Fecal Transplant: Grey's Anatomy Plotline or Real-Life Medical Treatment?

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Grey’s Anatomy is known for its dramatic plotlines and medical dilemmas. Many viewers might wonder if the medical conditions and treatments discussed on the hit series are exaggerated for ratings and drama or if they are real-life issues. One of the medical treatments discussed on the show was the use of a fecal transplant to treat a medical condition resulting from a loss of healthy bacteria in the digestive tract. This treatment sounds so far-fetched that it couldn’t possibly be real; you might be surprised to know that this is a real medical treatment that has been shown to have surprisingly positive results. Keep reading to learn more about this treatment and the conditions it is used for in the medical field.

Fecal Transplant Defined

The fecal transplant is actually the use of bacteria from the feces of a healthy donor. Bacteria are cultivated from the feces and introduced into the recipient’s digestive tract via the use of enemas or a nasogastric tube. This procedure is repeated for a period of five to ten days and the patient is kept in the hospital for constant monitoring. Once the fecal transplant has been carried out, the patient must continue to get regular medical care for up to a year following the procedure to prevent complications.

Fecal Transplant Uses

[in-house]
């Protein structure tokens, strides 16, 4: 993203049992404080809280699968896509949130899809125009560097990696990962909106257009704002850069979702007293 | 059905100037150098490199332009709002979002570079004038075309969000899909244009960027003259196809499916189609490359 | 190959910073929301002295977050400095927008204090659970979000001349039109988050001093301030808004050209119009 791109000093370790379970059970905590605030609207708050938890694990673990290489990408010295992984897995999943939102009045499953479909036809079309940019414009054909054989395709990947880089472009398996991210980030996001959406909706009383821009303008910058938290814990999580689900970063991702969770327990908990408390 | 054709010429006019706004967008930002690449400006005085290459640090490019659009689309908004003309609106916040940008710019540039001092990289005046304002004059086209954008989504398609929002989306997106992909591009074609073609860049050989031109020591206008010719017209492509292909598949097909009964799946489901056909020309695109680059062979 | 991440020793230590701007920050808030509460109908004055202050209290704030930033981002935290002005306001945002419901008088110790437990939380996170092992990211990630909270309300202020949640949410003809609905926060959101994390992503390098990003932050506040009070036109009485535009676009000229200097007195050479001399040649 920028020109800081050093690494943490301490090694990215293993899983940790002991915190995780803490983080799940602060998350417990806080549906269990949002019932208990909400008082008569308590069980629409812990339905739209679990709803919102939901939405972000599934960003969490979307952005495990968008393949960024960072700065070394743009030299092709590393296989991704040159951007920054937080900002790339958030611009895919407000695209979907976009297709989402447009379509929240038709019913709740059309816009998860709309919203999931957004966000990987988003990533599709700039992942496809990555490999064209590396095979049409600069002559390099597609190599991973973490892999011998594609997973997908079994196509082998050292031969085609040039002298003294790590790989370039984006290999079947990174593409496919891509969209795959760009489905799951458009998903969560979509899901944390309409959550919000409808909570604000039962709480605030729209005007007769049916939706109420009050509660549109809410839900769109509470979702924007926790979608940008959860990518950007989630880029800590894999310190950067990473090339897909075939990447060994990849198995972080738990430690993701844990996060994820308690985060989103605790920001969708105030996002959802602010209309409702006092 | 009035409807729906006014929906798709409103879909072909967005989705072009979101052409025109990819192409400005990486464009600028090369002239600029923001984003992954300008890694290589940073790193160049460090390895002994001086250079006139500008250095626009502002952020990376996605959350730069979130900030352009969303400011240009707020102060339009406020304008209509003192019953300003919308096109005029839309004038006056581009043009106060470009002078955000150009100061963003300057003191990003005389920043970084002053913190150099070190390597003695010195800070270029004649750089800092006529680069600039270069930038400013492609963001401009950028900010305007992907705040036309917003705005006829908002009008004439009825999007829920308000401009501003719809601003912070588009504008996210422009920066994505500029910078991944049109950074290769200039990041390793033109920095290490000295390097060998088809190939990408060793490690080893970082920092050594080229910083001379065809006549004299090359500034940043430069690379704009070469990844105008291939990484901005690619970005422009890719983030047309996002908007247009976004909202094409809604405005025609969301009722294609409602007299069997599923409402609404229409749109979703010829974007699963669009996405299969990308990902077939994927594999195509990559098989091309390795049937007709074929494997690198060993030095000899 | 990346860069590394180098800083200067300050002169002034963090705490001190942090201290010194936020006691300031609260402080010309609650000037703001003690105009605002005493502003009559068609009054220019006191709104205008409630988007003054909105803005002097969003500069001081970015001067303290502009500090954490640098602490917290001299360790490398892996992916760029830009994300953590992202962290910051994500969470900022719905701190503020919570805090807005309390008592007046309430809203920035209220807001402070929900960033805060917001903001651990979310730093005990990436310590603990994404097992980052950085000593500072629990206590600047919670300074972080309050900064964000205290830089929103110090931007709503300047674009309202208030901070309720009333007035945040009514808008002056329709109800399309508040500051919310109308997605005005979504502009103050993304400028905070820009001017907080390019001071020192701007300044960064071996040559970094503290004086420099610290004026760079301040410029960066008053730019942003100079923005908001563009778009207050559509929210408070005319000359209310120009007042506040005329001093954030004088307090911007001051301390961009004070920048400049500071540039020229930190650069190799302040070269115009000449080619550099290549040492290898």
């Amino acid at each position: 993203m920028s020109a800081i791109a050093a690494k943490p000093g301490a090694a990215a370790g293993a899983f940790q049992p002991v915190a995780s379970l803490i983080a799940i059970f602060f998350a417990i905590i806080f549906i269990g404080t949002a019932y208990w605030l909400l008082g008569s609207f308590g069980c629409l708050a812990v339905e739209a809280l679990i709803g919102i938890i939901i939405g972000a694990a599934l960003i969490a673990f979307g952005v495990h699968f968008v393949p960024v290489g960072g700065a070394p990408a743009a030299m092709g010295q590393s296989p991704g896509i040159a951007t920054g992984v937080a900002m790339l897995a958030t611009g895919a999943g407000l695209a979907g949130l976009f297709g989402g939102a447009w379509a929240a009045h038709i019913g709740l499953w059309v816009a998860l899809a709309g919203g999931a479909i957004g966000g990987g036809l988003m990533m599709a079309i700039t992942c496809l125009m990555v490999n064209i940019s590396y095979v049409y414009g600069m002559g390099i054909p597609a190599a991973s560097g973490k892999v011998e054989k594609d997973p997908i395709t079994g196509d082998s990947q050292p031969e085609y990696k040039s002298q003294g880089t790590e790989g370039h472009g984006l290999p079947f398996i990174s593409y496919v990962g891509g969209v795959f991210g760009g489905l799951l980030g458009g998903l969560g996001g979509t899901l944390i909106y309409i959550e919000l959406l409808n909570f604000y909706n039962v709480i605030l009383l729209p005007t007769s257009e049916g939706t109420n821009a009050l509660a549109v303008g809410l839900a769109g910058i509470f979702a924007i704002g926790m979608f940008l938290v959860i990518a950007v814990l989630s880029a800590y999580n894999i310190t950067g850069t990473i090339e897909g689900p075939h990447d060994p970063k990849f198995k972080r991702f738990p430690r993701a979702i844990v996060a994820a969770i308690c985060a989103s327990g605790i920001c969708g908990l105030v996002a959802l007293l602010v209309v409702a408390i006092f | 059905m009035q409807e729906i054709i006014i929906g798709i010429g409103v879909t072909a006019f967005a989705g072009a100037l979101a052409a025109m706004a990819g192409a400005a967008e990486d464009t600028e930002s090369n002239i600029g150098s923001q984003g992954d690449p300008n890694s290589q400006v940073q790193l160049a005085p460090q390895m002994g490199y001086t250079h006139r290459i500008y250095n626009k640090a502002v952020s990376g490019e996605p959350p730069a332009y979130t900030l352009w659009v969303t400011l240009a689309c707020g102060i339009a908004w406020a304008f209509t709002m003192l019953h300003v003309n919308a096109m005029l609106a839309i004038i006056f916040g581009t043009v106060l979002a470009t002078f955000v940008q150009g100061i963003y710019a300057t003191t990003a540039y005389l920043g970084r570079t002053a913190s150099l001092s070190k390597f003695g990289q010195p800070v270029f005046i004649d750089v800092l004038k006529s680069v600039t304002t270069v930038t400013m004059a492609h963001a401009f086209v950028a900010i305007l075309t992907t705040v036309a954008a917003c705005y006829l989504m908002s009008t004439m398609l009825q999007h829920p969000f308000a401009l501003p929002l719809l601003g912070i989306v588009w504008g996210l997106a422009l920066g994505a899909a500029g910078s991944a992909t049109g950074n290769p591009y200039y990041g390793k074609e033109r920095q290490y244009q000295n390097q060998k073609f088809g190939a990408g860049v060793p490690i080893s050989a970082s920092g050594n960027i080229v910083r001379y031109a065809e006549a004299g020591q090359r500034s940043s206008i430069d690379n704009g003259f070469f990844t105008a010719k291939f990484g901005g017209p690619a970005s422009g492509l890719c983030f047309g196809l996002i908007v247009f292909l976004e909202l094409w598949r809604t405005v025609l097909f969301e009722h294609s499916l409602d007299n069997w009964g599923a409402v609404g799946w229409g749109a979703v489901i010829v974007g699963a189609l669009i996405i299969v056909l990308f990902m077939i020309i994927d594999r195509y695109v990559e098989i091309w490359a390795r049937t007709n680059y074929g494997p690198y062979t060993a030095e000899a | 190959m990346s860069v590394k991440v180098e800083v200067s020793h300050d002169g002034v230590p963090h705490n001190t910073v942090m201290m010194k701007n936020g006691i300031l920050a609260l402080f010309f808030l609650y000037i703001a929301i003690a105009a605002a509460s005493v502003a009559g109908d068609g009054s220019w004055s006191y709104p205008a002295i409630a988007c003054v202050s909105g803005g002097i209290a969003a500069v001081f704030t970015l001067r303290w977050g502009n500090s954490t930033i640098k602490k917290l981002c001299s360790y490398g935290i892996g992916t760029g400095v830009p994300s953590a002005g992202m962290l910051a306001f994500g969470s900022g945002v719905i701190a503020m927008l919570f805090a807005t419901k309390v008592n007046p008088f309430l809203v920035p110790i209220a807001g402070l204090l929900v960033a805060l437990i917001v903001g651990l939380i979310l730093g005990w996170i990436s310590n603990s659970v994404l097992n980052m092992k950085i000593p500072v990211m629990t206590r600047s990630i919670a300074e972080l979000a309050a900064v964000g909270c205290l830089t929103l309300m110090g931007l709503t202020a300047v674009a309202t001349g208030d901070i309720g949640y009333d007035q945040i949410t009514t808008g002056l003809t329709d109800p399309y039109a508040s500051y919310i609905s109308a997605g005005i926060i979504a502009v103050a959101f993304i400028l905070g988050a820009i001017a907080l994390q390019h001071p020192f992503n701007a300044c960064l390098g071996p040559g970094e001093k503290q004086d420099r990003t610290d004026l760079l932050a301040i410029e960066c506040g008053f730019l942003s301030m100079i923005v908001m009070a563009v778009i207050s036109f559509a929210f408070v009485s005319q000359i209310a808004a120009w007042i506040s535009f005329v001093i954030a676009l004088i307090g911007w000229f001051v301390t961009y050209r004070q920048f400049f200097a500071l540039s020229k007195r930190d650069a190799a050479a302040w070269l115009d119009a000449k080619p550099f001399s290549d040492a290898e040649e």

The fecal transplant is most successfully used in treating cases of irritable bowel syndrome, colitis caused by C. difficile, and ulcerative colitis. When someone is affected by these conditions, the healthy balance of bacteria in the intestine is disrupted. The theory behind the use of the fecal transplant is that the fecal bacteria obtained from a healthy donor can be used to restore this balance and improve the health of someone suffering from these conditions.

Fecal Transplant Results

The use of fecal transplant has been shown to be highly effective in treating cases of C. difficile, ulcerative colitis, and irritable bowel syndrome. The success rate in treating C. difficile is as much as ninety-five percent, leading to improved outcomes in patients suffering from this condition. Additionally, this treatment reduces the risk of a patient developing antibiotic resistance.

Fecal Transplant Reference Materials

CBC News Service. “Don’t Poo-Poo Technique: Fecal Transplant Can Cure Superbug, Doctors Say.” Published November 13, 2007. Retrieved November 23, 2008 from https://www.cbc.ca/health/story/2007/11/13/fecal-transplant.html

Pharma Gazette. “Would You Undergo a Fecal Transplant?” Published November 15, 2007. Retrieved November 23, 2008 from https://www.pharmagazette.com/2007/11/would_you_undergo_a_fecal_tran.html